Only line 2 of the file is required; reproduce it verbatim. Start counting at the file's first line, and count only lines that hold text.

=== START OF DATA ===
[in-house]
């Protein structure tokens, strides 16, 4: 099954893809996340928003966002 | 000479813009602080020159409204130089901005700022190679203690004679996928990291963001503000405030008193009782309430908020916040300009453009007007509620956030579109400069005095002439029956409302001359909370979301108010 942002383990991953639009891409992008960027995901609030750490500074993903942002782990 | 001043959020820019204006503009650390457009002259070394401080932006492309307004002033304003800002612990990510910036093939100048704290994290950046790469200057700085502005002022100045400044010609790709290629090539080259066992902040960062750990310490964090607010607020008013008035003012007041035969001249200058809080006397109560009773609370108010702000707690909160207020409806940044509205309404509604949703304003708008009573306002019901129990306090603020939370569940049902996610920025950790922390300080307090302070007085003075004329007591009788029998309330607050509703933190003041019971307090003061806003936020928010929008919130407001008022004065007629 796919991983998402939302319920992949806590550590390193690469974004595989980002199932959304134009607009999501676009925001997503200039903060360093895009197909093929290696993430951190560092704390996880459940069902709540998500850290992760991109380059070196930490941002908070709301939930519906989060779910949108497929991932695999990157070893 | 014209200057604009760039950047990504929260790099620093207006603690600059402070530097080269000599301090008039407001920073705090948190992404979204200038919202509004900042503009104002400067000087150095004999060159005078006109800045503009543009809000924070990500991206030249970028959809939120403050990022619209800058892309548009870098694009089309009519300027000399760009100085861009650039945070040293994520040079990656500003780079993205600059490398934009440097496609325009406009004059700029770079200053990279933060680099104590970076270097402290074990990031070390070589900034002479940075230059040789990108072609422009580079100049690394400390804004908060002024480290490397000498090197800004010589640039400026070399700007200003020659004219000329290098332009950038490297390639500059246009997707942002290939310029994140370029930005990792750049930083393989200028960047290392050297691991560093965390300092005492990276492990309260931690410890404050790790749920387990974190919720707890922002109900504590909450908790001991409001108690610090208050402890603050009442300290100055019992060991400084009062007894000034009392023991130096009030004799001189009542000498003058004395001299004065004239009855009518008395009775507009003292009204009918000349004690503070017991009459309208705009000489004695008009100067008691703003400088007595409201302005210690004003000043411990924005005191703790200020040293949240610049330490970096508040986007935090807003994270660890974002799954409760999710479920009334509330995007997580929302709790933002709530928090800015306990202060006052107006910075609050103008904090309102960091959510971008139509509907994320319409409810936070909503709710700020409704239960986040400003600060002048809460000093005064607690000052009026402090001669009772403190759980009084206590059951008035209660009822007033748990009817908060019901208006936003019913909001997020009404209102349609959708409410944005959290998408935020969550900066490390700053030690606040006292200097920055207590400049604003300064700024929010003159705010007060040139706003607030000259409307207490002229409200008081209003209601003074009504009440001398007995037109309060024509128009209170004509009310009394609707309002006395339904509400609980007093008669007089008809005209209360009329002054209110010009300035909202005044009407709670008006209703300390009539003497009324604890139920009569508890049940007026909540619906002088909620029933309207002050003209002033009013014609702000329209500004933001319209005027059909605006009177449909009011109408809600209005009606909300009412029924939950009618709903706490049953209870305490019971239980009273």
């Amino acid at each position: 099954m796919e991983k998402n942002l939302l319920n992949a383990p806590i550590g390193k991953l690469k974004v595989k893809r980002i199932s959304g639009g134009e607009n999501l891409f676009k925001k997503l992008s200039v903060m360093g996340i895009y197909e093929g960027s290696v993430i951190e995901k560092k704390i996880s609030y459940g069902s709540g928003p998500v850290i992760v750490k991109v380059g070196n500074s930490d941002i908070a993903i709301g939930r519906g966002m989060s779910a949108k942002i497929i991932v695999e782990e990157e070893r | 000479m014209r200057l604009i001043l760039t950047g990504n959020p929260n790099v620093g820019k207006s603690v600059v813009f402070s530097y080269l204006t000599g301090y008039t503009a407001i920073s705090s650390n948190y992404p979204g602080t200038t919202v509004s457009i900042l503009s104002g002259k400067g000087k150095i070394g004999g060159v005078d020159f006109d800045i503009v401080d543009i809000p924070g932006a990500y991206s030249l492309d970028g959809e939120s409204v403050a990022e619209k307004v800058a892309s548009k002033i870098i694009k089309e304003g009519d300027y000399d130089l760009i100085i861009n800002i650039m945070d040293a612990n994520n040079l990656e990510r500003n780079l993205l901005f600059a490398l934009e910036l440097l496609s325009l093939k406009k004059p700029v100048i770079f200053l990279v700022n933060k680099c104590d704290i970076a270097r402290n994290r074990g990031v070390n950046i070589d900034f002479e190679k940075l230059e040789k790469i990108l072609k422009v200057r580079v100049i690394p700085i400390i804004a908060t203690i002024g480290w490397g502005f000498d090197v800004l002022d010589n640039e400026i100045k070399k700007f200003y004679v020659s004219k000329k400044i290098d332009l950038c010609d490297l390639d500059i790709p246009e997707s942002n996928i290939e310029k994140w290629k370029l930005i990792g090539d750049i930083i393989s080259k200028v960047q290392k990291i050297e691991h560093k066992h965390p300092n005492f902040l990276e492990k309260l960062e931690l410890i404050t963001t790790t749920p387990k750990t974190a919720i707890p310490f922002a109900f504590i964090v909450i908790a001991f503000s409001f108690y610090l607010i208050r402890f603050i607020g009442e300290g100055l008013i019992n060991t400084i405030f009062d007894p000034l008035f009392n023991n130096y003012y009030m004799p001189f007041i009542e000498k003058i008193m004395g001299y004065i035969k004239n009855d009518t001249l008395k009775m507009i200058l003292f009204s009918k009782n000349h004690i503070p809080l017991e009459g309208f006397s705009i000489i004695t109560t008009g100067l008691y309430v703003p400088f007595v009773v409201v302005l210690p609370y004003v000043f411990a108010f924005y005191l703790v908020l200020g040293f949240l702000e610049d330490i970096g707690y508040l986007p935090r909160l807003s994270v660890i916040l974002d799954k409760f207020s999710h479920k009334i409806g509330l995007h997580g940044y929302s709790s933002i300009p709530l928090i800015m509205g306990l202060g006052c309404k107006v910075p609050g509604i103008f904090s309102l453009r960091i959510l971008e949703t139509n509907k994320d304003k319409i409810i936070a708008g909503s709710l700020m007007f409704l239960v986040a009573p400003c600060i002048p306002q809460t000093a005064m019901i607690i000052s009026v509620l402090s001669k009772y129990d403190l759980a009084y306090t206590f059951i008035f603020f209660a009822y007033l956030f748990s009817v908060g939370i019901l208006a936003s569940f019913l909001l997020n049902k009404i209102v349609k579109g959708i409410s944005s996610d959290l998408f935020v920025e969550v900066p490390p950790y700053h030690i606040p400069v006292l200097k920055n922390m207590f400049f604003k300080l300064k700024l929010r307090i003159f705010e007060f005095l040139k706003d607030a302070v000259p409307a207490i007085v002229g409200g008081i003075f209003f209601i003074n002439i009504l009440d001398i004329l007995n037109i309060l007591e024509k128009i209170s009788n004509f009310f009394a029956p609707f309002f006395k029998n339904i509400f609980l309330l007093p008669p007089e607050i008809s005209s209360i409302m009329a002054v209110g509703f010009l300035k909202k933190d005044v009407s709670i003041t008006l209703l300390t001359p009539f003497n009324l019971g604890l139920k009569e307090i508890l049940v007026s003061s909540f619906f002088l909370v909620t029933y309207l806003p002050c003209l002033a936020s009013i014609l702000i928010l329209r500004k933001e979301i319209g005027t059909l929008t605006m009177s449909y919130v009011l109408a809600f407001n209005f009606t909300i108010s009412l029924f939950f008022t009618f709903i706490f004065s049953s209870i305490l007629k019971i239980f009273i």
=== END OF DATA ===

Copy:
């Protein structure tokens, strides 16, 4: 099954893809996340928003966002 | 000479813009602080020159409204130089901005700022190679203690004679996928990291963001503000405030008193009782309430908020916040300009453009007007509620956030579109400069005095002439029956409302001359909370979301108010 942002383990991953639009891409992008960027995901609030750490500074993903942002782990 | 001043959020820019204006503009650390457009002259070394401080932006492309307004002033304003800002612990990510910036093939100048704290994290950046790469200057700085502005002022100045400044010609790709290629090539080259066992902040960062750990310490964090607010607020008013008035003012007041035969001249200058809080006397109560009773609370108010702000707690909160207020409806940044509205309404509604949703304003708008009573306002019901129990306090603020939370569940049902996610920025950790922390300080307090302070007085003075004329007591009788029998309330607050509703933190003041019971307090003061806003936020928010929008919130407001008022004065007629 796919991983998402939302319920992949806590550590390193690469974004595989980002199932959304134009607009999501676009925001997503200039903060360093895009197909093929290696993430951190560092704390996880459940069902709540998500850290992760991109380059070196930490941002908070709301939930519906989060779910949108497929991932695999990157070893 | 014209200057604009760039950047990504929260790099620093207006603690600059402070530097080269000599301090008039407001920073705090948190992404979204200038919202509004900042503009104002400067000087150095004999060159005078006109800045503009543009809000924070990500991206030249970028959809939120403050990022619209800058892309548009870098694009089309009519300027000399760009100085861009650039945070040293994520040079990656500003780079993205600059490398934009440097496609325009406009004059700029770079200053990279933060680099104590970076270097402290074990990031070390070589900034002479940075230059040789990108072609422009580079100049690394400390804004908060002024480290490397000498090197800004010589640039400026070399700007200003020659004219000329290098332009950038490297390639500059246009997707942002290939310029994140370029930005990792750049930083393989200028960047290392050297691991560093965390300092005492990276492990309260931690410890404050790790749920387990974190919720707890922002109900504590909450908790001991409001108690610090208050402890603050009442300290100055019992060991400084009062007894000034009392023991130096009030004799001189009542000498003058004395001299004065004239009855009518008395009775507009003292009204009918000349004690503070017991009459309208705009000489004695008009100067008691703003400088007595409201302005210690004003000043411990924005005191703790200020040293949240610049330490970096508040986007935090807003994270660890974002799954409760999710479920009334509330995007997580929302709790933002709530928090800015306990202060006052107006910075609050103008904090309102960091959510971008139509509907994320319409409810936070909503709710700020409704239960986040400003600060002048809460000093005064607690000052009026402090001669009772403190759980009084206590059951008035209660009822007033748990009817908060019901208006936003019913909001997020009404209102349609959708409410944005959290998408935020969550900066490390700053030690606040006292200097920055207590400049604003300064700024929010003159705010007060040139706003607030000259409307207490002229409200008081209003209601003074009504009440001398007995037109309060024509128009209170004509009310009394609707309002006395339904509400609980007093008669007089008809005209209360009329002054209110010009300035909202005044009407709670008006209703300390009539003497009324604890139920009569508890049940007026909540619906002088909620029933309207002050003209002033009013014609702000329209500004933001319209005027059909605006009177449909009011109408809600209005009606909300009412029924939950009618709903706490049953209870305490019971239980009273």